US v. Marlon Davis
UNPUBLISHED UNITED STATES COURT OF APPEALS FOR THE FOURTH CIRCUIT
UNITED STATES OF AMERICA, Plaintiff Appellee, v. MARLON LAMONT DAVIS, Defendant Appellant.
Appeal from the United States District Court for the Middle District of North Carolina, at Winston-Salem. William L. Osteen, Jr., District Judge. (1:08-cr-00037-WO-1)
November 20, 2009
January 4, 2010
Before NIEMEYER, MOTZ, and AGEE, Circuit Judges.
Affirmed by unpublished per curiam opinion.
Marc L. Resnick, Washington, D.C., for Appellant. Anna Mills Wagoner, United States Attorney, Graham T. Green, Assistant United States Attorney, Greensboro, North Carolina, for Appellee.
Unpublished opinions are not binding precedent in this circuit.
PER CURIAM: Marlon Lamont Davis pled guilty to possession of a firearm §§ the by a convicted felon, in violation of 18 U.S.C.
922(g)(1), 924(a)(2) (2006). Armed Career Criminal Act
Davis was sentenced under ("ACCA"), 18 U.S.C. § 924(e)
(2006), to 180 months' imprisonment.
Davis appeals, arguing
that the district court erred in finding that his 1995 North Carolina state conviction for breaking and entering into a
business qualified as a predicate offense for purposes of the ACCA. Finding no error, we affirm. In considering whether the district court properly
designated Davis as an armed career criminal, this court reviews the district court's legal determinations de novo and its
factual findings for clear error. 350 F.3d 446, 451 (4th Cir. 2003).
United States v. Wardrick, A defendant is an armed
career criminal when he violates § 922(g)(1) and has three prior convictions for violent felonies or serious drug offenses. U.S.C. § 924(e)(1); U.S. Sentencing Guidelines 18
A violent felony is one that "has as an element the
use, attempted use, or threatened use of physical force against the person of another, . . . is burglary, . . . or otherwise involves conduct that presents a serious potential risk of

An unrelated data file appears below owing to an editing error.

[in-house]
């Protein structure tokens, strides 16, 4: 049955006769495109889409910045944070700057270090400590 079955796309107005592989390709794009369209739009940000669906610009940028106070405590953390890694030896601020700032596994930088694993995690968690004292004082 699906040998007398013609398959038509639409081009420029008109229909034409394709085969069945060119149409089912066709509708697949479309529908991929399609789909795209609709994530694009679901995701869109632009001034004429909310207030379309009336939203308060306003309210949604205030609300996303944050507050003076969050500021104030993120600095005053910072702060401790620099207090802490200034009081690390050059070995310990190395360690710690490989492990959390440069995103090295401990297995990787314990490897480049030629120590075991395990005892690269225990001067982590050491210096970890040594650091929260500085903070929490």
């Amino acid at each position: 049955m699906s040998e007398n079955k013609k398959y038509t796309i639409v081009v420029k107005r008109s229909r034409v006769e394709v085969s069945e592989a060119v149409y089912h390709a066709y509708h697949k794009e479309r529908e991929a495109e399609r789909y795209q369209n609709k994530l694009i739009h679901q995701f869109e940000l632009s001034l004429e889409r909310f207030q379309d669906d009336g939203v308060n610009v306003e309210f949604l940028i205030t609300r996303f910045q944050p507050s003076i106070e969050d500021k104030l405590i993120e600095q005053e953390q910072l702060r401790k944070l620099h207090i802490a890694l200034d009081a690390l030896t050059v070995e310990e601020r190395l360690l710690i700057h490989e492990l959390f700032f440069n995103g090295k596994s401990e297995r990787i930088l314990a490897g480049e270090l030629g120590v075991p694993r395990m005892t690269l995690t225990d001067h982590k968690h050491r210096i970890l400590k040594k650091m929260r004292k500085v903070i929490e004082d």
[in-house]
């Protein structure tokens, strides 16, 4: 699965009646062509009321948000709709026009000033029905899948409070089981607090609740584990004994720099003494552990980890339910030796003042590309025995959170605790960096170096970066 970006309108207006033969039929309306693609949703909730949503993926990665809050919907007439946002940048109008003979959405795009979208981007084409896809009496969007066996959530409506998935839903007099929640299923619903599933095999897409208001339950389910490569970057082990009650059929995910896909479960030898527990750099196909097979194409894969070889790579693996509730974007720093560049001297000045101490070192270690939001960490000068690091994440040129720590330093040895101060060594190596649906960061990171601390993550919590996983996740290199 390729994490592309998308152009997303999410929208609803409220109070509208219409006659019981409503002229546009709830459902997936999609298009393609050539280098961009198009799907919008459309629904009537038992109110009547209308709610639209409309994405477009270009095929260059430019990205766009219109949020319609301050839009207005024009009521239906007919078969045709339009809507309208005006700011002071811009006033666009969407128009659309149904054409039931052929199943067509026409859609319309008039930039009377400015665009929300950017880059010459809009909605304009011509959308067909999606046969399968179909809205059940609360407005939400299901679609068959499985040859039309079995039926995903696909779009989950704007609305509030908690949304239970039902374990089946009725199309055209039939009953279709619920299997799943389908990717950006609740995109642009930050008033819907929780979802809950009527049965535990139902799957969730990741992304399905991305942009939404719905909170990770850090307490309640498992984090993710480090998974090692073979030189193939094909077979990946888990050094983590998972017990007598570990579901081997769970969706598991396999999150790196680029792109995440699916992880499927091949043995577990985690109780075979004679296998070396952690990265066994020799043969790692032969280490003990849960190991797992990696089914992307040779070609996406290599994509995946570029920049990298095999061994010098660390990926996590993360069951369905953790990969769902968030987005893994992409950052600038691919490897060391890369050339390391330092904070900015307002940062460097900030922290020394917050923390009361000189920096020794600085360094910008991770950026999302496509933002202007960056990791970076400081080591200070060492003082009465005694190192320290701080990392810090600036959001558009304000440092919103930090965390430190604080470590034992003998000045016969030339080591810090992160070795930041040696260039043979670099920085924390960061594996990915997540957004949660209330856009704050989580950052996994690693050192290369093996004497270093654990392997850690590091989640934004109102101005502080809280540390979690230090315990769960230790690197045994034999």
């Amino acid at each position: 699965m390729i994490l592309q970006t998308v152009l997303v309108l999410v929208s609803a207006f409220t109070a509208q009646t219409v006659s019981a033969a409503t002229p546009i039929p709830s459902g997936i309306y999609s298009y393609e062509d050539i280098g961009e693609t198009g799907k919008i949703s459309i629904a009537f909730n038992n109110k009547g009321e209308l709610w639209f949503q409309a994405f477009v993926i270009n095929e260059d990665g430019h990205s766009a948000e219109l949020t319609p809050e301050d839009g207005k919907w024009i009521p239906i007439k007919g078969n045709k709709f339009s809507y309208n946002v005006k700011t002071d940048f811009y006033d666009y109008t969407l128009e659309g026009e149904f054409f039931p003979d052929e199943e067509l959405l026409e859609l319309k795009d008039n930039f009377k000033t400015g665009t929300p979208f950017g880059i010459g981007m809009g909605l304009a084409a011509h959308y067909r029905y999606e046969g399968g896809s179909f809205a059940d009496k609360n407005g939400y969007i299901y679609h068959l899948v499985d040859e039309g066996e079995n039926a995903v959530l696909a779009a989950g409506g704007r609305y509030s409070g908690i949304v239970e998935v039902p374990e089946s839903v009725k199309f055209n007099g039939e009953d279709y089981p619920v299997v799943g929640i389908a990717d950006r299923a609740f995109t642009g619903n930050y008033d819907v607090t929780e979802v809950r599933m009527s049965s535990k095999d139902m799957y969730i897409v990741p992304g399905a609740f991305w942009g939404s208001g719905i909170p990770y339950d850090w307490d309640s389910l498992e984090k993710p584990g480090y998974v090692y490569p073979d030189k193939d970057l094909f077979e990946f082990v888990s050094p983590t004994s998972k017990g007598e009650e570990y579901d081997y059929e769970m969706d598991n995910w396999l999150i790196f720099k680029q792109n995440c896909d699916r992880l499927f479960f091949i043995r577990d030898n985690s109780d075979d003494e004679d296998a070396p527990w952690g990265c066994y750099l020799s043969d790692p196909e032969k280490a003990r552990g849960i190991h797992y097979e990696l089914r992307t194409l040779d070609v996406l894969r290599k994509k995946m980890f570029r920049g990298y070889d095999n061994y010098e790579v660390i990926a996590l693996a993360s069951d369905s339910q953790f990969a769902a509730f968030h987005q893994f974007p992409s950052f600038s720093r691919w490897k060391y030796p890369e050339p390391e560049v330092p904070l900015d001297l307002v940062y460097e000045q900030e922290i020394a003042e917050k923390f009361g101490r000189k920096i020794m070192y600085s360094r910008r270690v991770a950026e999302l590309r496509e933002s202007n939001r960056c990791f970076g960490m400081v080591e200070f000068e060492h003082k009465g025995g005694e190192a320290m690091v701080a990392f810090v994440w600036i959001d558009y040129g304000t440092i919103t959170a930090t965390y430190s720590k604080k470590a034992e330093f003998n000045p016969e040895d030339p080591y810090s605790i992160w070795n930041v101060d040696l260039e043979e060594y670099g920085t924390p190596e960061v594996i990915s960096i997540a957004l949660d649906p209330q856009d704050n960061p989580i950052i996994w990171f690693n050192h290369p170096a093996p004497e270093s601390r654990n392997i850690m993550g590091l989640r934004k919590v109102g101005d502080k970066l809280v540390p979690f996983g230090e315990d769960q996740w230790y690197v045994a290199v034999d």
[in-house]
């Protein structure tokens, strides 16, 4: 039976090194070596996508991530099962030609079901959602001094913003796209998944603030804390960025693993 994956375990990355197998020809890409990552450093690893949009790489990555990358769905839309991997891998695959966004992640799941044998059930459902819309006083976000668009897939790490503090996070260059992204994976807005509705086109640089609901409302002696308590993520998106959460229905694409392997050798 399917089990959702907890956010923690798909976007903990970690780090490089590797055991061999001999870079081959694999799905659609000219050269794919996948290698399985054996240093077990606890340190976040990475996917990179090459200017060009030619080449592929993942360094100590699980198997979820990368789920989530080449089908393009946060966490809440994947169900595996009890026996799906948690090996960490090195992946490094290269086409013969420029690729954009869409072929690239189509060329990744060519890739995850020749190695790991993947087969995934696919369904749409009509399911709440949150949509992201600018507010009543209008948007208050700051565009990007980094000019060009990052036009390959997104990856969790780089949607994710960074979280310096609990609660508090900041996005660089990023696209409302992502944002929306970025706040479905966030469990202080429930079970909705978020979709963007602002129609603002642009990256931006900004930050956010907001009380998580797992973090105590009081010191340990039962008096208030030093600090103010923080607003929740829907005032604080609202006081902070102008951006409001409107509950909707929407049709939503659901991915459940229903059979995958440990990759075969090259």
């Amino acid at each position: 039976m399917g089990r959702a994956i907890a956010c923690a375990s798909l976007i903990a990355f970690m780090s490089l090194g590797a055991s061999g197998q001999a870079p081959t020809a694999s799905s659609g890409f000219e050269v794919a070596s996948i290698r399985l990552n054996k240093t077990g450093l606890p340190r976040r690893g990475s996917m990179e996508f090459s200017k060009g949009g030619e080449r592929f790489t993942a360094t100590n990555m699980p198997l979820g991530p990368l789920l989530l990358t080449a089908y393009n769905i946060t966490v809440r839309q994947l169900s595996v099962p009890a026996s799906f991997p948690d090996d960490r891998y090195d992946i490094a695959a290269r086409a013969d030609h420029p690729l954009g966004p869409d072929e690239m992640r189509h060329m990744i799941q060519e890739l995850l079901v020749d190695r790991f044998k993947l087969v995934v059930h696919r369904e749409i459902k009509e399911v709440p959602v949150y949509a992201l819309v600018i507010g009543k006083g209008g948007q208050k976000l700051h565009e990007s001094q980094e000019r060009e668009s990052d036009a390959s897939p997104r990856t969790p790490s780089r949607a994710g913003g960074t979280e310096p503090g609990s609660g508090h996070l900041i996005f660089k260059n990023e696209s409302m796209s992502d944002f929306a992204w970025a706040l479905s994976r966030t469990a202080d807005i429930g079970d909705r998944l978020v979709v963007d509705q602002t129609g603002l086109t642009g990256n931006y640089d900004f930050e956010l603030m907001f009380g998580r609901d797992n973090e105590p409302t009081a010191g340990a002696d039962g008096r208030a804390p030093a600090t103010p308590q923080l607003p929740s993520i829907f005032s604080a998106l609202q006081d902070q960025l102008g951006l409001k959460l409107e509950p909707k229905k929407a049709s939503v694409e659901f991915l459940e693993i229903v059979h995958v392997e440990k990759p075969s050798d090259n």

physical injury to another."
18 U.S.C. § 924(e)(2)(B)(i)-(ii).
To determine whether an offense under state law falls within the 2
definition of a violent felony, this court uses a categorical approach, which "takes into account only the definition of the offense and the fact of conviction." 278 F.3d 282, 286 (4th Cir. 2002). United States v. Pierce, The particular label or See Taylor
categorization under state law is not controlling. v. United States, 495 U.S. 575, 590-91 (1990).
For purposes of
the ACCA, "a person has been convicted of burglary . . . if he is convicted of any crime, regardless of its exact definition or label, having the basic elements of unlawful or unprivileged entry into, or remaining in, a building or structure, with
intent to commit a crime."
Id. at 599.
Under North Carolina law, "[a]ny person who breaks or enters any building with intent to commit any felony or larceny therein shall be punished as a Class H felon." § 14-54(a) (2007). For purposes of the N.C. Gen. Stat. a building
means "any dwelling, dwelling house, uninhabited house, building under construction, building within the curtilage of a dwelling house, and any other structure designed to house or secure
within it any activity or property." (2007).
N.C. Gen. Stat. § 14-54(c)
We have consistently held that a conviction under § 14-
54 for breaking and entering qualifies as generic burglary, and thus qualifies as a predicate violent felony under the ACCA. See United States v. Thompson, 421 F.3d 278, 284 (4th Cir.
2005); United States v. Bowden, 975 F.2d 1080, 1085 (4th Cir. 3
Therefore, we conclude the district court did not err in
sentencing Davis as an armed career criminal. Accordingly, we affirm Davis' sentence. We dispense
with oral argument because the facts and legal contentions are adequately presented in the materials before the court and
argument would not aid the decisional process. AFFIRMED
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